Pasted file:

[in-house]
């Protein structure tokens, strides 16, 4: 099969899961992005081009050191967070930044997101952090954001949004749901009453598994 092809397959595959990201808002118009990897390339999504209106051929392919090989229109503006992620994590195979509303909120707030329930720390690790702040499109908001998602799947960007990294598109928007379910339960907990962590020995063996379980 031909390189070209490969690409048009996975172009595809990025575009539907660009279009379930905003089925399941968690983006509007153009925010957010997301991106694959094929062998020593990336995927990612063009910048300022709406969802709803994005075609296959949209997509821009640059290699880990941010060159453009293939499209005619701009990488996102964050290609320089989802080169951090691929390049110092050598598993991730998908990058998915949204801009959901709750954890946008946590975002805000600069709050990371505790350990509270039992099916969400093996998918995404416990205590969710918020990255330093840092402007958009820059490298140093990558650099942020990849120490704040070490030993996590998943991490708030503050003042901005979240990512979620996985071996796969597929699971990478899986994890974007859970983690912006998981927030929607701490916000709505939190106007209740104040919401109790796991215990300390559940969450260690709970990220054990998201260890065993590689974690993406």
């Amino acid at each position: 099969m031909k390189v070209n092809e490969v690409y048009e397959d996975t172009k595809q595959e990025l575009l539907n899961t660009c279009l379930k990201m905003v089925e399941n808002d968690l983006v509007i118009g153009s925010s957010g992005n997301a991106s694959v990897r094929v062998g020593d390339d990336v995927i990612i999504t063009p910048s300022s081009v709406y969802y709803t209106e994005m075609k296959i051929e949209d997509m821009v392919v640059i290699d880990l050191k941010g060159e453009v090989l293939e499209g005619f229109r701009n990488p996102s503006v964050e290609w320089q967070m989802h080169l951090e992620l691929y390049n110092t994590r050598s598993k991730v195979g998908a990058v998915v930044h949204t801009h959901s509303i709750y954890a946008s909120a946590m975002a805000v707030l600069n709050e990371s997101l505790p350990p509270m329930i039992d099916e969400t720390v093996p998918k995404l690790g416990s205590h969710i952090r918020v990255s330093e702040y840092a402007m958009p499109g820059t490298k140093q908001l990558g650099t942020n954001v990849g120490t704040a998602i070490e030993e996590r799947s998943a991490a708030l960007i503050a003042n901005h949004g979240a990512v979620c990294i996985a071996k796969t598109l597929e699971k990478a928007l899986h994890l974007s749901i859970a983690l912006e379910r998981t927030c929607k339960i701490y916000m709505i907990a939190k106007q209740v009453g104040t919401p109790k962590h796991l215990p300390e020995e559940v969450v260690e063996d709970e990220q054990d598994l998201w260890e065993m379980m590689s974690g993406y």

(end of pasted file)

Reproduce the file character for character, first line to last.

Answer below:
[in-house]
């Protein structure tokens, strides 16, 4: 099969899961992005081009050191967070930044997101952090954001949004749901009453598994 092809397959595959990201808002118009990897390339999504209106051929392919090989229109503006992620994590195979509303909120707030329930720390690790702040499109908001998602799947960007990294598109928007379910339960907990962590020995063996379980 031909390189070209490969690409048009996975172009595809990025575009539907660009279009379930905003089925399941968690983006509007153009925010957010997301991106694959094929062998020593990336995927990612063009910048300022709406969802709803994005075609296959949209997509821009640059290699880990941010060159453009293939499209005619701009990488996102964050290609320089989802080169951090691929390049110092050598598993991730998908990058998915949204801009959901709750954890946008946590975002805000600069709050990371505790350990509270039992099916969400093996998918995404416990205590969710918020990255330093840092402007958009820059490298140093990558650099942020990849120490704040070490030993996590998943991490708030503050003042901005979240990512979620996985071996796969597929699971990478899986994890974007859970983690912006998981927030929607701490916000709505939190106007209740104040919401109790796991215990300390559940969450260690709970990220054990998201260890065993590689974690993406």
């Amino acid at each position: 099969m031909k390189v070209n092809e490969v690409y048009e397959d996975t172009k595809q595959e990025l575009l539907n899961t660009c279009l379930k990201m905003v089925e399941n808002d968690l983006v509007i118009g153009s925010s957010g992005n997301a991106s694959v990897r094929v062998g020593d390339d990336v995927i990612i999504t063009p910048s300022s081009v709406y969802y709803t209106e994005m075609k296959i051929e949209d997509m821009v392919v640059i290699d880990l050191k941010g060159e453009v090989l293939e499209g005619f229109r701009n990488p996102s503006v964050e290609w320089q967070m989802h080169l951090e992620l691929y390049n110092t994590r050598s598993k991730v195979g998908a990058v998915v930044h949204t801009h959901s509303i709750y954890a946008s909120a946590m975002a805000v707030l600069n709050e990371s997101l505790p350990p509270m329930i039992d099916e969400t720390v093996p998918k995404l690790g416990s205590h969710i952090r918020v990255s330093e702040y840092a402007m958009p499109g820059t490298k140093q908001l990558g650099t942020n954001v990849g120490t704040a998602i070490e030993e996590r799947s998943a991490a708030l960007i503050a003042n901005h949004g979240a990512v979620c990294i996985a071996k796969t598109l597929e699971k990478a928007l899986h994890l974007s749901i859970a983690l912006e379910r998981t927030c929607k339960i701490y916000m709505i907990a939190k106007q209740v009453g104040t919401p109790k962590h796991l215990p300390e020995e559940v969450v260690e063996d709970e990220q054990d598994l998201w260890e065993m379980m590689s974690g993406y």